Poets' Corner: Rosemerry For Valentine's Day

Before he was either a saint or a holiday, Valentine was a Christian priest martyred in the third century. Some legends say he was executed for defying an edict against conducting marriages for Roman soldiers whom the emperor believed would fight better without family ties. In one account, Valentine fell head over heels for his jailor’s daughter and wrote her a poignant goodbye letter signed “From Your Valentine.” It was not until the Middle Ages, however, that people adopted Valentine as the patron saint of love and romance, here honored by one of Telluride’s favorite poets, the lovely Word Woman, Rosemerry Wahtola Trommer. Rosemerry’s veneration of  love would likely convert even the most cold-hearted Roman potentate. She loves simply in “One Impossibility” and “Sole”; metaphorically in “Unfinished Song”; beautifully and completely in all three.

One Impossibility, But Still I Try

telling you I love you—
trying to pour the ocean
into a thimble

Sole

Like a boot takes the shape
of the foot that wears it, I imagine
my hand might come to take the shape
of yours, your hand—something
I was made to hold, made to move with,
made to let go.

Unfinished Song

Tonight, I love you
the way the sky loves the moon,
the way trees
love their leaves,
the way loss
loves minor tunes.

Tonight, I love you
just as the sea loves the waves,
just as blooms
love their Junes,
just as a breeze
loves doorways.

Don’t you hear
there’s a question in the air
and it smells like rain,
the rain that’s yet to come.

Can’t you hear
there’s a humming in the air
and it smells like rain,
the rain that’s yet to come.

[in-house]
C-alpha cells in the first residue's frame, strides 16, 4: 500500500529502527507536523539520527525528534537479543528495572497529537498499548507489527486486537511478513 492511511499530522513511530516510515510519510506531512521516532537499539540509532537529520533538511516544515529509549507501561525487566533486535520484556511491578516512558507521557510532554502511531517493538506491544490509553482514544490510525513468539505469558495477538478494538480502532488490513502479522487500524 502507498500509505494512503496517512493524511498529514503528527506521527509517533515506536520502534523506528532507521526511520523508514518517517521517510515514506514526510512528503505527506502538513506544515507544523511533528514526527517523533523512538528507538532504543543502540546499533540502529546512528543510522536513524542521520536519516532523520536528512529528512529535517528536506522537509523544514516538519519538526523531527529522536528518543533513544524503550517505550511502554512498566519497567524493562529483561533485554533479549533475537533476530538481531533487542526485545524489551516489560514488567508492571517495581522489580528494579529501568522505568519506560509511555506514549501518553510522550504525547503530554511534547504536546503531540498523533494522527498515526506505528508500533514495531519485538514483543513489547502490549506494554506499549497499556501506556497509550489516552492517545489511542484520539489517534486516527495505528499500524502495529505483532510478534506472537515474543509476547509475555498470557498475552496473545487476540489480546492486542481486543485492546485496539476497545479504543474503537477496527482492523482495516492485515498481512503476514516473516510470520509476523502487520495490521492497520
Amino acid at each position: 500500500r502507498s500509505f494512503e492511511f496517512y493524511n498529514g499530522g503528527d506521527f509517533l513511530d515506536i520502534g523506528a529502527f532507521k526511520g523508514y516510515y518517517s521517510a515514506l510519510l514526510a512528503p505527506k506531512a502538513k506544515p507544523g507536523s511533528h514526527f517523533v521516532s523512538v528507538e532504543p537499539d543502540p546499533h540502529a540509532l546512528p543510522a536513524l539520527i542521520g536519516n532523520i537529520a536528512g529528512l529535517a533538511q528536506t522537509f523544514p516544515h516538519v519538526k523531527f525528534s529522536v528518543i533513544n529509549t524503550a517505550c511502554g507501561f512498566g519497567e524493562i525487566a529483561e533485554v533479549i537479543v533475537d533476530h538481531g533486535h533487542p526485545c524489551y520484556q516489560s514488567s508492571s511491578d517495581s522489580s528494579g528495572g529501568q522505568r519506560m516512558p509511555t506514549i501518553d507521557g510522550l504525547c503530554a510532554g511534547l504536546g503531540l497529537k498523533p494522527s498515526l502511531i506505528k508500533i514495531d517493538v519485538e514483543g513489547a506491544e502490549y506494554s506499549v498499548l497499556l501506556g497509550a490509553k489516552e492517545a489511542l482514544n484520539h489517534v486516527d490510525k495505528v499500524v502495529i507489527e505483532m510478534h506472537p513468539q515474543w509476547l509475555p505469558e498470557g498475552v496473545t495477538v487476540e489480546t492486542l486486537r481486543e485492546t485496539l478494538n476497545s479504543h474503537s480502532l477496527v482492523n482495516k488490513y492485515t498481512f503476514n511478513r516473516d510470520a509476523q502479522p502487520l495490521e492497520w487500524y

Tonight, I love you
the way the earth loves the rain,
the way jazz
loves pizzazz
the way mornings
love champagne.

Tonight, I need you
the way the rain needs the sky,
the way blue
needs light, too,
the way questions
need whys.

Don’t you hear
there’s a question in the air
and it smells like rain,
the rain that’s yet to come.

Can’t you hear
there’s a wonder in the air
and it smells like rain,
the rain that’s yet to come.

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Susan Viebrock

Susan Viebrock

Susan is Telluride Inside… and Out’s founder and editor-in-chief, the visionary on the team, in charge of content, concept and development. For 19+ years, Susan has covered Telluride’s cultural economy, which includes non-profits and special events. Much of her writing features high-profile individuals in the arts, entertainment, business, and politics. She is a former Citibank executive specializing in strategic planning and new business development, and a certified Viniyoga instructor.

One Response

  1. reminds me of the (likely apocryphal) story they tell of thomas aquinas as a child at the beach and an seeing an angel and asking the angel to tell him about God and the angel saying it would be like trying to pour the ocean into his sand bucket … which is really a lot like rosemerry’s lovely short poem

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